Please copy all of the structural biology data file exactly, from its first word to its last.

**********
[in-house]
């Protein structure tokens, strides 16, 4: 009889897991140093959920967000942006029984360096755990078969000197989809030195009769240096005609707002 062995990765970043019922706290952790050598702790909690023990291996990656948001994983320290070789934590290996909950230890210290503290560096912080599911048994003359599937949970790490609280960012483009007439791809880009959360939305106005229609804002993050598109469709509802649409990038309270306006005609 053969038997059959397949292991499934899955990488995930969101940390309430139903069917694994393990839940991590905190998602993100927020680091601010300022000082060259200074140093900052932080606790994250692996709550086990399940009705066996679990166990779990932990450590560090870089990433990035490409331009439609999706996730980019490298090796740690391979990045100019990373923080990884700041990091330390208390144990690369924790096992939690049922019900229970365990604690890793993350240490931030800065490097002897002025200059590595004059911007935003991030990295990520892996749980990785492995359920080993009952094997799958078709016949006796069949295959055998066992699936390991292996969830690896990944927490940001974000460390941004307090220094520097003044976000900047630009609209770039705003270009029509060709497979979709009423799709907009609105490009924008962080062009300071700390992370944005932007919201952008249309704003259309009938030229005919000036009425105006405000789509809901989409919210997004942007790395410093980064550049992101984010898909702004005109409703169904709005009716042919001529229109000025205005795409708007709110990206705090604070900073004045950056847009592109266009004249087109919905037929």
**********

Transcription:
[in-house]
């Protein structure tokens, strides 16, 4: 009889897991140093959920967000942006029984360096755990078969000197989809030195009769240096005609707002 062995990765970043019922706290952790050598702790909690023990291996990656948001994983320290070789934590290996909950230890210290503290560096912080599911048994003359599937949970790490609280960012483009007439791809880009959360939305106005229609804002993050598109469709509802649409990038309270306006005609 053969038997059959397949292991499934899955990488995930969101940390309430139903069917694994393990839940991590905190998602993100927020680091601010300022000082060259200074140093900052932080606790994250692996709550086990399940009705066996679990166990779990932990450590560090870089990433990035490409331009439609999706996730980019490298090796740690391979990045100019990373923080990884700041990091330390208390144990690369924790096992939690049922019900229970365990604690890793993350240490931030800065490097002897002025200059590595004059911007935003991030990295990520892996749980990785492995359920080993009952094997799958078709016949006796069949295959055998066992699936390991292996969830690896990944927490940001974000460390941004307090220094520097003044976000900047630009609209770039705003270009029509060709497979979709009423799709907009609105490009924008962080062009300071700390992370944005932007919201952008249309704003259309009938030229005919000036009425105006405000789509809901989409919210997004942007790395410093980064550049992101984010898909702004005109409703169904709005009716042919001529229109000025205005795409708007709110990206705090604070900073004045950056847009592109266009004249087109919905037929």